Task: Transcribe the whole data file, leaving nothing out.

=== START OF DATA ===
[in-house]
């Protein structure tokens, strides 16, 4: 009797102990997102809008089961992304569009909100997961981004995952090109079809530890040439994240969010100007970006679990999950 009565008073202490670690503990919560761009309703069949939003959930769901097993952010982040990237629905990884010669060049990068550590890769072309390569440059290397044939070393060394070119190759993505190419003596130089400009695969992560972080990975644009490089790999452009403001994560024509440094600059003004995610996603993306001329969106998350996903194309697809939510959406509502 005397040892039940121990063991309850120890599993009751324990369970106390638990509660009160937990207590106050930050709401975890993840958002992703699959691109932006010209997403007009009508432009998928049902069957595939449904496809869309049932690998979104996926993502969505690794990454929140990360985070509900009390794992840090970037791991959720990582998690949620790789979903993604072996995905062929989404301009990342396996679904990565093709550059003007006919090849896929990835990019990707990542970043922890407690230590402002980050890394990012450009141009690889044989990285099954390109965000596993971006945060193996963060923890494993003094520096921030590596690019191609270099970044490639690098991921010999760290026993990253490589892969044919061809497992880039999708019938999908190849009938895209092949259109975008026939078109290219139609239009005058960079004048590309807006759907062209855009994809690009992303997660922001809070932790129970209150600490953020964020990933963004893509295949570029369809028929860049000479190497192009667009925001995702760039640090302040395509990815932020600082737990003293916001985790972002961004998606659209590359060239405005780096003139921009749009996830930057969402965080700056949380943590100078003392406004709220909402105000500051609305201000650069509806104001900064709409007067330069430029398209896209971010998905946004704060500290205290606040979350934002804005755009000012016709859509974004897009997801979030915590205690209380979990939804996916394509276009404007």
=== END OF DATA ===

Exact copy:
[in-house]
């Protein structure tokens, strides 16, 4: 009797102990997102809008089961992304569009909100997961981004995952090109079809530890040439994240969010100007970006679990999950 009565008073202490670690503990919560761009309703069949939003959930769901097993952010982040990237629905990884010669060049990068550590890769072309390569440059290397044939070393060394070119190759993505190419003596130089400009695969992560972080990975644009490089790999452009403001994560024509440094600059003004995610996603993306001329969106998350996903194309697809939510959406509502 005397040892039940121990063991309850120890599993009751324990369970106390638990509660009160937990207590106050930050709401975890993840958002992703699959691109932006010209997403007009009508432009998928049902069957595939449904496809869309049932690998979104996926993502969505690794990454929140990360985070509900009390794992840090970037791991959720990582998690949620790789979903993604072996995905062929989404301009990342396996679904990565093709550059003007006919090849896929990835990019990707990542970043922890407690230590402002980050890394990012450009141009690889044989990285099954390109965000596993971006945060193996963060923890494993003094520096921030590596690019191609270099970044490639690098991921010999760290026993990253490589892969044919061809497992880039999708019938999908190849009938895209092949259109975008026939078109290219139609239009005058960079004048590309807006759907062209855009994809690009992303997660922001809070932790129970209150600490953020964020990933963004893509295949570029369809028929860049000479190497192009667009925001995702760039640090302040395509990815932020600082737990003293916001985790972002961004998606659209590359060239405005780096003139921009749009996830930057969402965080700056949380943590100078003392406004709220909402105000500051609305201000650069509806104001900064709409007067330069430029398209896209971010998905946004704060500290205290606040979350934002804005755009000012016709859509974004897009997801979030915590205690209380979990939804996916394509276009404007």